18 March 2017
Thankfully, I didn’t have too far to hobble on my bashed up knee before we reached the New Forest Pub at Ashurst. This gave me a chance to nip off to the loo and examine said knee. It was bleeding, but not as much as I’d expected. More worryingly, it was already quite swollen and red. A little gentle prodding told me this was almost certainly bruising, by the looks of it under my kneecap, which, thankfully felt intact.
The rest of the group had settled in for a leisurely drink by this time but I knew sitting for too long wasn’t going to be a good idea. If my knee stiffened up too much I might never make it back to Totton. CJ and I had a quick Diet Coke, the price of which made my eyes water.
“Thank goodness I didn’t ask for rum in mine,” I said to CJ, “I’m not sure I’d have had enough money in my bank account to cover it.”
While we were drinking I phoned Commando to tell him where we were and let him know we might be longer than expected because of my fall. He’d finished his run and was watching the football on his phone in the car. He offered to come and get me but there was no way I was giving up on the walk. As long as I could put on foot in front of the other I’d keep going. As we were leaving Pete asked, “have you seen the air raid shelter outside?”
“I didn’t even know there was one,” I said.
“Instead of walking back to the road, keep going past the pub and the station. You can’t miss it. It looks a little like a garage and there are some steps up to the road behind it.”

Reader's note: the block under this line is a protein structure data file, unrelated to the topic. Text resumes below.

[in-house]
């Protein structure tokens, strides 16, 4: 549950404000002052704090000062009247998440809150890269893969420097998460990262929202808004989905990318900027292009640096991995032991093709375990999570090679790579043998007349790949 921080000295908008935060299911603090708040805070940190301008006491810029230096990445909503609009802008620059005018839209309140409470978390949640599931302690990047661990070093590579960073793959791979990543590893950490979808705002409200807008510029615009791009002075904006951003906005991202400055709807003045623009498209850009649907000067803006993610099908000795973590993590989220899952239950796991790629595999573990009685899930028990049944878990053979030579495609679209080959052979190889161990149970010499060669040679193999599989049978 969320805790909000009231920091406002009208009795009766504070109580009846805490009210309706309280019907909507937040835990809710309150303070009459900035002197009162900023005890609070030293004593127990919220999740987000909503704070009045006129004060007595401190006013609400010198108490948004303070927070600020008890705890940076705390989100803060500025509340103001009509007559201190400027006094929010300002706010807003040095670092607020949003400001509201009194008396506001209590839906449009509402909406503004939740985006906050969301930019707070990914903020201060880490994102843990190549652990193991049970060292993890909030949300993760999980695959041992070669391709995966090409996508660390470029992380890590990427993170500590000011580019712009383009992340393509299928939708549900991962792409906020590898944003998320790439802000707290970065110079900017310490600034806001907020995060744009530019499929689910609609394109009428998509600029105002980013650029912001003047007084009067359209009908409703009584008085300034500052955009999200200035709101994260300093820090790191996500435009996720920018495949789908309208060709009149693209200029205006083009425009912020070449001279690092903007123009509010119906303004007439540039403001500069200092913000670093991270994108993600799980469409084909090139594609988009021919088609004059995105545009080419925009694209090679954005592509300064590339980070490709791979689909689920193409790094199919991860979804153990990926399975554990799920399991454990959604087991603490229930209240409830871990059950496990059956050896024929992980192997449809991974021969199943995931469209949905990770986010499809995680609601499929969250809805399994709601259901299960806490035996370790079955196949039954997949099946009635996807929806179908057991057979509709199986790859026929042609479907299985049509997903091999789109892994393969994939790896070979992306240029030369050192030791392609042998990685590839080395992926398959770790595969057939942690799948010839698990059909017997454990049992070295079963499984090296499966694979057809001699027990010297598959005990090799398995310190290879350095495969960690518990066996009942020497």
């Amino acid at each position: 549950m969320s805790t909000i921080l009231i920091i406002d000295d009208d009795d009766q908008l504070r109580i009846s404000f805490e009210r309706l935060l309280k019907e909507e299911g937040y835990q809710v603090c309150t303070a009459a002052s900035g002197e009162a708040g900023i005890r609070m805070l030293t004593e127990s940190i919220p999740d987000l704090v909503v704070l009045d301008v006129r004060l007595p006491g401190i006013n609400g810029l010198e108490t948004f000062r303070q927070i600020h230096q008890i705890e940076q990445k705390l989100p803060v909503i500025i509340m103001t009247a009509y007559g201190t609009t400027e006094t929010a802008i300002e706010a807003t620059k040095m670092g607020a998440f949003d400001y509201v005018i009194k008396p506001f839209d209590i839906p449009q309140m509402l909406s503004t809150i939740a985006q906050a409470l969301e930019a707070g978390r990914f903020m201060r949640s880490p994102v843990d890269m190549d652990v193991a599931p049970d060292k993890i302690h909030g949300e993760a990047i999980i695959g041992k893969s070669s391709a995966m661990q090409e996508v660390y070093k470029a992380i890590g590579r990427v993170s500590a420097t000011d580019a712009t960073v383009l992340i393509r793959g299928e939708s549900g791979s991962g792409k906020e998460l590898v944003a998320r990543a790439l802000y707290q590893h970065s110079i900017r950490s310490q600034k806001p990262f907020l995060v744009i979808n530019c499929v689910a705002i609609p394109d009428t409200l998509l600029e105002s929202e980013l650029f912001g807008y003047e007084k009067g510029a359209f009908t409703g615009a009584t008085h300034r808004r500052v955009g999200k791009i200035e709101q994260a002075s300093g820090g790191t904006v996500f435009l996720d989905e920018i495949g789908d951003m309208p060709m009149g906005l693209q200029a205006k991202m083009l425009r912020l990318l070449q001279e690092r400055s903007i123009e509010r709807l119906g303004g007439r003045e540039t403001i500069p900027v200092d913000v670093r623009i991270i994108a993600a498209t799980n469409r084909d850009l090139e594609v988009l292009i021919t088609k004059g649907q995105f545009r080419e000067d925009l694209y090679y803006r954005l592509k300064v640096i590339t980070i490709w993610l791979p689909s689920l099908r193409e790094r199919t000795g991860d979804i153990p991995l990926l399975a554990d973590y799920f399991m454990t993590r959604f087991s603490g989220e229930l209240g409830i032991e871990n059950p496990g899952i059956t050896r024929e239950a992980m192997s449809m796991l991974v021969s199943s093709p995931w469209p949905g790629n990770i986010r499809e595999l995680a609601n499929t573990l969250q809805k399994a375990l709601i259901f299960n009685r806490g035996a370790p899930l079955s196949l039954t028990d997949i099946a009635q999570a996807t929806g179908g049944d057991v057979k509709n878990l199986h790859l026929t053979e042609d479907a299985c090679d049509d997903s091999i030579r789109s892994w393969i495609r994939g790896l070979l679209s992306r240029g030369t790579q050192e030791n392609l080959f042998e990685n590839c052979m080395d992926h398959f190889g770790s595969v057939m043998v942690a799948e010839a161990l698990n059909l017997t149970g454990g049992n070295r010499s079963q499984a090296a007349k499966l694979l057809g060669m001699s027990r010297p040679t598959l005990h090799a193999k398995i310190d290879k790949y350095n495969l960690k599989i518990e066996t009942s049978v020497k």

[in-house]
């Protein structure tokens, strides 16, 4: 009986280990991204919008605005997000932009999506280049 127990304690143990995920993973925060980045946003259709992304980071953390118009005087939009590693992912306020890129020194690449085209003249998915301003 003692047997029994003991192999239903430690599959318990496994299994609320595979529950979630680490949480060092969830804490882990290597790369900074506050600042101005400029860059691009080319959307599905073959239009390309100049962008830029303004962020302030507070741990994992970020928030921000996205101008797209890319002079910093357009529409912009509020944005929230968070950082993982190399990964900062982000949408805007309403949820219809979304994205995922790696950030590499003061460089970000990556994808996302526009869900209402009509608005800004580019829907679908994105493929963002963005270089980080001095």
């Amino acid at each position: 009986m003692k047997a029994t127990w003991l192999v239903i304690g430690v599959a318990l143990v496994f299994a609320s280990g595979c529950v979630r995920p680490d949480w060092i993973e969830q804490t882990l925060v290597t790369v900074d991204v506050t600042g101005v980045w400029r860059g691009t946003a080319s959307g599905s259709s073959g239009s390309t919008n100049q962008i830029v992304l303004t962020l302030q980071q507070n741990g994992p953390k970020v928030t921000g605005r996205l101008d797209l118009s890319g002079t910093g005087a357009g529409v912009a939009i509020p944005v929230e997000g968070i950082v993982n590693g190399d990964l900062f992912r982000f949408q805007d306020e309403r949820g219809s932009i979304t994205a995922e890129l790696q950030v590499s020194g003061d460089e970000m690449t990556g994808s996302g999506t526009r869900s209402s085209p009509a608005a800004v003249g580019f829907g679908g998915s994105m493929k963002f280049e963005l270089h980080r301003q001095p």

This is a pub I’ve visited or walked past countless times so I was fairly sure the air raid shelter must be well hidden and was quite skeptical about finding it. Usually ‘you can’t miss it’ means walking around for hours and never seeing whatever it is but, in this case, Pete was right. We walked past the pub and the railway station and, behind it we spotted a rectangular building smothered in ivy. It did look a bit like a garage and, with all the ivy, would have been easy to miss if we didn’t know it was there.
There are very few public air raid shelters left these days so CJ was quite excited to see it. He walked around looking for a way in and soon discovered the door was boarded up. On the side nearest the road, half concealed by the tumbling ivy, I discovered a small opening. Inside it was too black to see anything much but I poked the camera through and took a hopeful shot. It didn’t look like a pleasant place to spend any time but I suppose, when the bombs were falling, it would have been a welcome shelter.